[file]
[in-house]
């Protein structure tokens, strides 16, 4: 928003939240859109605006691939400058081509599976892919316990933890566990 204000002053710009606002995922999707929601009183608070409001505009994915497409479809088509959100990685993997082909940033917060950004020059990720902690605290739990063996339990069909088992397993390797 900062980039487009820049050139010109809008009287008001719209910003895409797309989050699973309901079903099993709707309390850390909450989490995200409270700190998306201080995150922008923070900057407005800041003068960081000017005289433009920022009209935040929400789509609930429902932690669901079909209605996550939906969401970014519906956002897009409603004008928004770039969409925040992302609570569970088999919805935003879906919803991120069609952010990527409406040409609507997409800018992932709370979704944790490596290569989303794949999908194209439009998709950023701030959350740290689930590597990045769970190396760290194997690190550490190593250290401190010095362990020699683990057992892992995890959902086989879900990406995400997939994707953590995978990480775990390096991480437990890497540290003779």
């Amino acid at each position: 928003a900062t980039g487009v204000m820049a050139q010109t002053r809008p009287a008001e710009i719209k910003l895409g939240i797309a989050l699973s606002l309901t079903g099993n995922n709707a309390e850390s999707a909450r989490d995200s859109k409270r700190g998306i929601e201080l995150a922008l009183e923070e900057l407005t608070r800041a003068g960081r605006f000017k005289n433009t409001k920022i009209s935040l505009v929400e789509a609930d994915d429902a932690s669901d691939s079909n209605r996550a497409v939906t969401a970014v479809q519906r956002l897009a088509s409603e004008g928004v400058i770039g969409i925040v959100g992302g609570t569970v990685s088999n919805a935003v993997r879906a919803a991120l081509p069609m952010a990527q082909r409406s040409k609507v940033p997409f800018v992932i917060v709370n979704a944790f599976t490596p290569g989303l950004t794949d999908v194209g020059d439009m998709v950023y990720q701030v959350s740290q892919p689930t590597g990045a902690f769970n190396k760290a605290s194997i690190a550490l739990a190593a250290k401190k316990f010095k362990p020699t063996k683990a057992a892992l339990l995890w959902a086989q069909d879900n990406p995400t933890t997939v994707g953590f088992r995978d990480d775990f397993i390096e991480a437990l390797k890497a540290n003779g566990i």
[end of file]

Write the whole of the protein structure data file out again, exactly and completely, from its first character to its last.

[in-house]
């Protein structure tokens, strides 16, 4: 928003939240859109605006691939400058081509599976892919316990933890566990 204000002053710009606002995922999707929601009183608070409001505009994915497409479809088509959100990685993997082909940033917060950004020059990720902690605290739990063996339990069909088992397993390797 900062980039487009820049050139010109809008009287008001719209910003895409797309989050699973309901079903099993709707309390850390909450989490995200409270700190998306201080995150922008923070900057407005800041003068960081000017005289433009920022009209935040929400789509609930429902932690669901079909209605996550939906969401970014519906956002897009409603004008928004770039969409925040992302609570569970088999919805935003879906919803991120069609952010990527409406040409609507997409800018992932709370979704944790490596290569989303794949999908194209439009998709950023701030959350740290689930590597990045769970190396760290194997690190550490190593250290401190010095362990020699683990057992892992995890959902086989879900990406995400997939994707953590995978990480775990390096991480437990890497540290003779």
């Amino acid at each position: 928003a900062t980039g487009v204000m820049a050139q010109t002053r809008p009287a008001e710009i719209k910003l895409g939240i797309a989050l699973s606002l309901t079903g099993n995922n709707a309390e850390s999707a909450r989490d995200s859109k409270r700190g998306i929601e201080l995150a922008l009183e923070e900057l407005t608070r800041a003068g960081r605006f000017k005289n433009t409001k920022i009209s935040l505009v929400e789509a609930d994915d429902a932690s669901d691939s079909n209605r996550a497409v939906t969401a970014v479809q519906r956002l897009a088509s409603e004008g928004v400058i770039g969409i925040v959100g992302g609570t569970v990685s088999n919805a935003v993997r879906a919803a991120l081509p069609m952010a990527q082909r409406s040409k609507v940033p997409f800018v992932i917060v709370n979704a944790f599976t490596p290569g989303l950004t794949d999908v194209g020059d439009m998709v950023y990720q701030v959350s740290q892919p689930t590597g990045a902690f769970n190396k760290a605290s194997i690190a550490l739990a190593a250290k401190k316990f010095k362990p020699t063996k683990a057992a892992l339990l995890w959902a086989q069909d879900n990406p995400t933890t997939v994707g953590f088992r995978d990480d775990f397993i390096e991480a437990l390797k890497a540290n003779g566990i």